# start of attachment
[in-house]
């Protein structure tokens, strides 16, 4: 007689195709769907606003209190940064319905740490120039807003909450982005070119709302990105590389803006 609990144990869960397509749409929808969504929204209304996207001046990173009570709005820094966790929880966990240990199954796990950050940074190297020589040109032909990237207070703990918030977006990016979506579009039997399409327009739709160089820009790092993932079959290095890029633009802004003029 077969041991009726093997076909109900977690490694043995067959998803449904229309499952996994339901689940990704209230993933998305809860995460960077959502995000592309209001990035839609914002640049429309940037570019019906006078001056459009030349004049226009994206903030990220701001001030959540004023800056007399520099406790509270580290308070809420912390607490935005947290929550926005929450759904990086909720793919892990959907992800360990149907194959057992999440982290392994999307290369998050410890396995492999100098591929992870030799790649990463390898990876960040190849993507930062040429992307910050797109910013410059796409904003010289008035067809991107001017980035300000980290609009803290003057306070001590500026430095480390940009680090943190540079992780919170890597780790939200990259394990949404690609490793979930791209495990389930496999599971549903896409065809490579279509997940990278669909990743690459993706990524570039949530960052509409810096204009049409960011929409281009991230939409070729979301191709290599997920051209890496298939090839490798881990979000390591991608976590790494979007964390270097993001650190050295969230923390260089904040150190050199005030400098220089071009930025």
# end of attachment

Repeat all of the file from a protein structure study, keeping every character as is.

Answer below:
[in-house]
């Protein structure tokens, strides 16, 4: 007689195709769907606003209190940064319905740490120039807003909450982005070119709302990105590389803006 609990144990869960397509749409929808969504929204209304996207001046990173009570709005820094966790929880966990240990199954796990950050940074190297020589040109032909990237207070703990918030977006990016979506579009039997399409327009739709160089820009790092993932079959290095890029633009802004003029 077969041991009726093997076909109900977690490694043995067959998803449904229309499952996994339901689940990704209230993933998305809860995460960077959502995000592309209001990035839609914002640049429309940037570019019906006078001056459009030349004049226009994206903030990220701001001030959540004023800056007399520099406790509270580290308070809420912390607490935005947290929550926005929450759904990086909720793919892990959907992800360990149907194959057992999440982290392994999307290369998050410890396995492999100098591929992870030799790649990463390898990876960040190849993507930062040429992307910050797109910013410059796409904003010289008035067809991107001017980035300000980290609009803290003057306070001590500026430095480390940009680090943190540079992780919170890597780790939200990259394990949404690609490793979930791209495990389930496999599971549903896409065809490579279509997940990278669909990743690459993706990524570039949530960052509409810096204009049409960011929409281009991230939409070729979301191709290599997920051209890496298939090839490798881990979000390591991608976590790494979007964390270097993001650190050295969230923390260089904040150190050199005030400098220089071009930025």